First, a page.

Meaning, if I have a good shot at XYZ for Example in HEP but not cosmology which is what I actually want to do , do you think I should apply for HEP and then once I get in, lookout to make the switch?

rjones21
Posts: 6
Joined: Mon Aug 06, 2018 11:47 pm

Re: Changing concentrations once in graduate school

Postby rjones21 » Thu Jul 25, 2019 1:04 pm

I would be careful, particularly with trying to switch into HEP Theory. It is my understanding that HEP theory is probably the most underfunded field, and thus the most competitive to get a spot in (I'm sure this is the reason you are trying this in the first place). But this means that the limiting factor for acceptance is likely funding, which means that trying to switch into the field will be hard.

That being said, schools like MIT, Harvard, etc. might have the funding for this to not matter...

geekusprimus
Posts: 7
Joined: Sat Jun 08, 2019 1:10 pm

Re: Changing concentrations once in graduate school

Postby geekusprimus » Sat Jul 27, 2019 8:18 pm

Something worth noting: I met a postdoc about a year ago who explained that his institution had a particular issue with this. Students would apply and express their interest in the nuclear physics group, which was less competitive and therefore easier to get admission for, then "change their mind" and switch into a different group, typically something like particle theory that would make admission extremely difficult. It was apparently bad enough that the physics department at this university issued a statement requesting that prospective graduate students not say they're interested in the nuclear physics group unless they had a genuine interest in nuclear physics.

I imagine this is not exclusive to this particular school. If I applied to the University of Rochester, for example, saying that I wanted to study experimental condensed matter physics, and then "changed my mind" to study optics, it might rub some people the wrong way; they're a good but unremarkable school in everything except AMO physics, particularly optics, where they're highly renowned and commonly accepted as one of the best. I can't speak as to what the repercussions might be, but I could see frustrated professors in both CMP and optics refusing to work with you unless you can make a pretty strong case for yourself.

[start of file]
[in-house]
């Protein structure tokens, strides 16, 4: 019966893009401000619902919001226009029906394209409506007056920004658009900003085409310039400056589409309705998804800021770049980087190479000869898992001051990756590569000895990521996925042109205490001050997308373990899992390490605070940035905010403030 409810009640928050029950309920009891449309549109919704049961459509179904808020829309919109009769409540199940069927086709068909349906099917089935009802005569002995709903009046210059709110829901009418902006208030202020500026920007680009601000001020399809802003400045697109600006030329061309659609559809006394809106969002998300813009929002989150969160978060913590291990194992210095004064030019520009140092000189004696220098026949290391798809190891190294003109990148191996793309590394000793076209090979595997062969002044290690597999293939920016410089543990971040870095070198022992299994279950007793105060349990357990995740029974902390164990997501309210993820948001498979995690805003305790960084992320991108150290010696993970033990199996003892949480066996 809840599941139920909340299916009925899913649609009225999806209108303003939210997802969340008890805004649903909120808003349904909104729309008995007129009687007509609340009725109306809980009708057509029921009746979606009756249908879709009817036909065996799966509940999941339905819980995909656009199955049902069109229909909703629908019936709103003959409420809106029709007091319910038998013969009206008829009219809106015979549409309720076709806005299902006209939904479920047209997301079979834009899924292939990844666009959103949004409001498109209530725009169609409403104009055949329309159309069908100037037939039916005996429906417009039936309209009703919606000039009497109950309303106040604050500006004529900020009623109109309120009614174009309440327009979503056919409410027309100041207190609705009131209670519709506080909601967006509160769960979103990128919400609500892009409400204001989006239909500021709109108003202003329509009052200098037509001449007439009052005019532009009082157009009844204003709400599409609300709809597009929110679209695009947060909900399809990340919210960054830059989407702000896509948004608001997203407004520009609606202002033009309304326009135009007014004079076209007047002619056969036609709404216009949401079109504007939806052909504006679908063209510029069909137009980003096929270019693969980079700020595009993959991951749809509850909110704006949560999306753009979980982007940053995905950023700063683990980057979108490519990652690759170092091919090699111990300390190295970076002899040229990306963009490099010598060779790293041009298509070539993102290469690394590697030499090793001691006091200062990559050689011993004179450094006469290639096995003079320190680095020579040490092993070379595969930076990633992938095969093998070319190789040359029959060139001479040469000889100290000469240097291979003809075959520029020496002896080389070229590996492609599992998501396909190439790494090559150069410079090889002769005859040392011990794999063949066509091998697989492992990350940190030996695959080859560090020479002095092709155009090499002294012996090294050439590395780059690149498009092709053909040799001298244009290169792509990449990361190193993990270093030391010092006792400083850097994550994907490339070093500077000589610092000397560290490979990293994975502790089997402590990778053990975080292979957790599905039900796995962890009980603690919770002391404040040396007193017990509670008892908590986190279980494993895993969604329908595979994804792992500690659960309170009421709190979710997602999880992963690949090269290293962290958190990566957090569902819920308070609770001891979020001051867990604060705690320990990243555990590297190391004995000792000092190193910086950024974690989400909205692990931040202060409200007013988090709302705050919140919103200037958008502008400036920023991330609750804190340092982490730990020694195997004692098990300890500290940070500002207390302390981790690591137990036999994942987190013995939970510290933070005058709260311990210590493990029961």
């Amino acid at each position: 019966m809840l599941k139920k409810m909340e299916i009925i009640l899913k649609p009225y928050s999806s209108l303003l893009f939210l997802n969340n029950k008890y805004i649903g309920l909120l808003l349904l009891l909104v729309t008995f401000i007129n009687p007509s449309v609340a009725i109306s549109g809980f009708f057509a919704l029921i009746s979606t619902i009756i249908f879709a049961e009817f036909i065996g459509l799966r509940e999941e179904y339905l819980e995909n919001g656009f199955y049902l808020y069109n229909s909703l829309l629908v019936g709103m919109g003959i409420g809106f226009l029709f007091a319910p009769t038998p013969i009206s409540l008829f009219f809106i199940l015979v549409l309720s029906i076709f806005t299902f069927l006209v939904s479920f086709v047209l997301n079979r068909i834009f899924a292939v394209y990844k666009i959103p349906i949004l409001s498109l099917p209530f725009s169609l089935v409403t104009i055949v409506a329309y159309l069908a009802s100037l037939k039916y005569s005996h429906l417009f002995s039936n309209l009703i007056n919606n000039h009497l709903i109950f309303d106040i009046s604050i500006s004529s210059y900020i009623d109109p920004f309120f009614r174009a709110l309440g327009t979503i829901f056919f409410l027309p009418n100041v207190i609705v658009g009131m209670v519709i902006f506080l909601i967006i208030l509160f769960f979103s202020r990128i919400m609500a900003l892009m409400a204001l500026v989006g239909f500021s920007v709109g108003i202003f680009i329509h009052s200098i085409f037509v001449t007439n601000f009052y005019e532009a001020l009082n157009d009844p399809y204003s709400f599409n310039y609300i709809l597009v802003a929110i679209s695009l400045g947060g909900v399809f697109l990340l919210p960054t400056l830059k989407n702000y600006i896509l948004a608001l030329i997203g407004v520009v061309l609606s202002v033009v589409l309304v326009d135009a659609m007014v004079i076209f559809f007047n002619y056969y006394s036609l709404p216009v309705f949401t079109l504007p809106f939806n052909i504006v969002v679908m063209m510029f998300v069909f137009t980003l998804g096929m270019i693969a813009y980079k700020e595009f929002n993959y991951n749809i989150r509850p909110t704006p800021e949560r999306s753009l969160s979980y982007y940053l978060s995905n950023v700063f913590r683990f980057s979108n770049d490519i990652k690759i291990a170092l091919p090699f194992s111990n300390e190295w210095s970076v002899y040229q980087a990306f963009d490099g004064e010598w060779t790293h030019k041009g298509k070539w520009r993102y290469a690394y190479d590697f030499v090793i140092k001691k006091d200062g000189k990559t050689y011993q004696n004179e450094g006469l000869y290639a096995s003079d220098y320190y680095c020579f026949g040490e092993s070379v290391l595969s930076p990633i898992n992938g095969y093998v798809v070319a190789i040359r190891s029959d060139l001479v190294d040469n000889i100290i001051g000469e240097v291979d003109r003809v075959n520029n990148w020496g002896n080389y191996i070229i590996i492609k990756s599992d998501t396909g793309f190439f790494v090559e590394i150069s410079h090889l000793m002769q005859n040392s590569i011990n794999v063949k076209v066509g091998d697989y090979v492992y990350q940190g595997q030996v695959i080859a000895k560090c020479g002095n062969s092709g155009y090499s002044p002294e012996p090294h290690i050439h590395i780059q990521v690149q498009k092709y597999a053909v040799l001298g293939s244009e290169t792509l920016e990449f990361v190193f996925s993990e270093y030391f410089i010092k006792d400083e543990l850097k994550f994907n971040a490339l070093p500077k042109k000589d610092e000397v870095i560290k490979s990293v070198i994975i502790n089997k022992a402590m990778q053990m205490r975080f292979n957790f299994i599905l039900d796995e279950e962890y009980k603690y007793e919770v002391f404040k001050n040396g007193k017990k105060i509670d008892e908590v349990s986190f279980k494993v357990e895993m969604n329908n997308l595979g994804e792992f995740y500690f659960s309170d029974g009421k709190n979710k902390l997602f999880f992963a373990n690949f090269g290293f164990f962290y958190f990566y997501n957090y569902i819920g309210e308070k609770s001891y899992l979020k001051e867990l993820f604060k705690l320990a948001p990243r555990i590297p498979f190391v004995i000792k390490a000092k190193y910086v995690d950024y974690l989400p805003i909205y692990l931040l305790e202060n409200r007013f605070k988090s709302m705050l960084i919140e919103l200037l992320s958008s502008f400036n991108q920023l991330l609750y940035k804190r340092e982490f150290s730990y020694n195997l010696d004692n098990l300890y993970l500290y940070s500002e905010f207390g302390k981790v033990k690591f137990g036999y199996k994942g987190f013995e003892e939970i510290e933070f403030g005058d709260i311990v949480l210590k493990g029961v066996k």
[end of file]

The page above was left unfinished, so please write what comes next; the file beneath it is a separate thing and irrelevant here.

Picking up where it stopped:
Unless you are absolutely sure that your interests have changed (which typically means something happened that you can point to, like a class, a seminar, or participating in a research group), you're 100% sure that the school you're applying to institutes some sort of lab rotation for first-year students, or you're 100% sure that no one at that school will care, it's not something I would try to do, especially as a trick to game the admissions committee.

muonneutrino
Posts: 17
Joined: Tue Aug 23, 2016 9:41 pm

Re: Changing concentrations once in graduate school

Postby muonneutrino » Sun Jul 28, 2019 7:53 am

It's certainly possible to change your concentration, but there is something to keep in mind. Most schools (at least partially) base their acceptance numbers in each concentration off of how many professors in that area are looking for students. Due to this, it may be more difficult to find an advisor after switching concentrations as the supply/demand get skewed.